Scorched

Russia Crippled as Heat Wave Rages On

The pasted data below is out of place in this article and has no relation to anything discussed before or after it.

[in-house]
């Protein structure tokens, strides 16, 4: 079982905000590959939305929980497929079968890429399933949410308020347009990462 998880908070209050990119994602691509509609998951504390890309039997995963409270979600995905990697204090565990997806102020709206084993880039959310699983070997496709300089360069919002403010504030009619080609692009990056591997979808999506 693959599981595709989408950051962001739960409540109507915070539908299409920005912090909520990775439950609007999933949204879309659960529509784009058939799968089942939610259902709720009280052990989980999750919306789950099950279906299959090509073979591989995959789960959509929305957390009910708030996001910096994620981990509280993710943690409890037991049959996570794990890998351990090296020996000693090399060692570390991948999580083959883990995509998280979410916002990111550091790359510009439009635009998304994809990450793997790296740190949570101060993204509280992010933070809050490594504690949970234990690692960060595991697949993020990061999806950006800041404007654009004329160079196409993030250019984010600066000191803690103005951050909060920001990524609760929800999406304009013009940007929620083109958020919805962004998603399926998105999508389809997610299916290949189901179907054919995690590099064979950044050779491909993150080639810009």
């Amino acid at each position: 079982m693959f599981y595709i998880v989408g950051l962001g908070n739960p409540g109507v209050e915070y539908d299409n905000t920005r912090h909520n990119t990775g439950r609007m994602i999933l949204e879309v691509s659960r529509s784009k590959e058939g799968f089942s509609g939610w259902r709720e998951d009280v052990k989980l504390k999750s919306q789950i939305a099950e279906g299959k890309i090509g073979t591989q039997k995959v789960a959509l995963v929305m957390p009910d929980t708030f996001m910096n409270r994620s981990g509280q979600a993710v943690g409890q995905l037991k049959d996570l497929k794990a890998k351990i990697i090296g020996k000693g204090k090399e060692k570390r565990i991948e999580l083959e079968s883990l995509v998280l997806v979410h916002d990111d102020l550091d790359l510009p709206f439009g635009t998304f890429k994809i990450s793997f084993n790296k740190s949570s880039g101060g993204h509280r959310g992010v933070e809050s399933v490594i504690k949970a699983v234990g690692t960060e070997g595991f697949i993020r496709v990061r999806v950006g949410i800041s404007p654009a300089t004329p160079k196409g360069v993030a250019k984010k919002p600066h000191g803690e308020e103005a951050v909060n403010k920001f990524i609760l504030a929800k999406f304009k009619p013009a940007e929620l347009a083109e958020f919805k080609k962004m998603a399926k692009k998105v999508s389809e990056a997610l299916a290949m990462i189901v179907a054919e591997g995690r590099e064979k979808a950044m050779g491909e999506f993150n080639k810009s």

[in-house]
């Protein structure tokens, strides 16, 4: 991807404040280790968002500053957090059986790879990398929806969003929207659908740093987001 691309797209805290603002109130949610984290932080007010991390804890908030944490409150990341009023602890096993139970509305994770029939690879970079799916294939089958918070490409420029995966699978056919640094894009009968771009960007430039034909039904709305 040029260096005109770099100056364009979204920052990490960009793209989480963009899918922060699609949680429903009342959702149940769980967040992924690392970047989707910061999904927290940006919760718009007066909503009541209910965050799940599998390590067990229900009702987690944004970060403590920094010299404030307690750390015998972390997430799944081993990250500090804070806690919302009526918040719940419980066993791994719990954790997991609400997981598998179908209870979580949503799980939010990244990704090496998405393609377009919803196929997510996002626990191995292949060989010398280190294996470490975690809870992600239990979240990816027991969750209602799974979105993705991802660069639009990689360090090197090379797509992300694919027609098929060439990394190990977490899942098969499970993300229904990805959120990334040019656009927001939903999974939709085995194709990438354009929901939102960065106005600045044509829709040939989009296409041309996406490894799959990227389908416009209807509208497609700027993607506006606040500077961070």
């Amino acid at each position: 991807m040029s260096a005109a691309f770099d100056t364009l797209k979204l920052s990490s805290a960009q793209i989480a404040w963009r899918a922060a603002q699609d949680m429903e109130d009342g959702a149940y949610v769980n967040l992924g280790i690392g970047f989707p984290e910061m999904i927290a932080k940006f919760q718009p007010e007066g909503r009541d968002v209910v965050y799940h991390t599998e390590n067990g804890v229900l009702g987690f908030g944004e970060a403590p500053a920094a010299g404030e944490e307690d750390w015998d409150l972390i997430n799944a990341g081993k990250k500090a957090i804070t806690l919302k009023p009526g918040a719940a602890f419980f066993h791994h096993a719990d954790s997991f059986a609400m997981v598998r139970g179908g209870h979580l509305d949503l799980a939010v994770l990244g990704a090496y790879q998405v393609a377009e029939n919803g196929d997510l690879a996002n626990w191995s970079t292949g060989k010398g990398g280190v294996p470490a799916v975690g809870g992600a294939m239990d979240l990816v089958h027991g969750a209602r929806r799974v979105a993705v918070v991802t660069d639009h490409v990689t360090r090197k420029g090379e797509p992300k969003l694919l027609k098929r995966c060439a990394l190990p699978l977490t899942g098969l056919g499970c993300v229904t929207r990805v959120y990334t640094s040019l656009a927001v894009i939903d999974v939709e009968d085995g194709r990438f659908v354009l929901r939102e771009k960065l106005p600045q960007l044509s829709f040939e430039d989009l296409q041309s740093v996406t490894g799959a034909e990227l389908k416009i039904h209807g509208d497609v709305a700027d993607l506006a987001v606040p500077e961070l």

In the middle of the worst heat wave in 130 years of record keeping, much of Russia is literally burning. Over 800 seemingly unstoppable wildfires have so far forced the evacuation of weapons from a Moscow garrison, disrupted air travel, incinerated a fifth of the country’s wheat crop, left 3,000 homeless, and killed 52. Moscow’s environmental protection agency announced that concentrations of carbon monoxide were five times higher than the acceptable level, The New York Times reports. Perhaps even more alarming is Emergency Minister Sergei Shoigu's statement, saying that there may be a threat of nuclear contamination as the radiated Chernobyl site catches fire. Nuclear materials have already been transferred away from a research facility 310 miles east of Moscow. In response to the damage the drought and fires have wrought on Russia’s wheat crop, Prime Minister Putin announced Thursday that Russia would ban all grain exports for the rest of the year, sending grain prices up and grain importers scrambling to make sure Russia makes good on its contracts. In terms of combating the fire itself, Putin and President Medvedev have had to content themselves with firing and demanding the resignations of Russian officials, whom the two heads of state condemn for their lackluster response to the conflagration.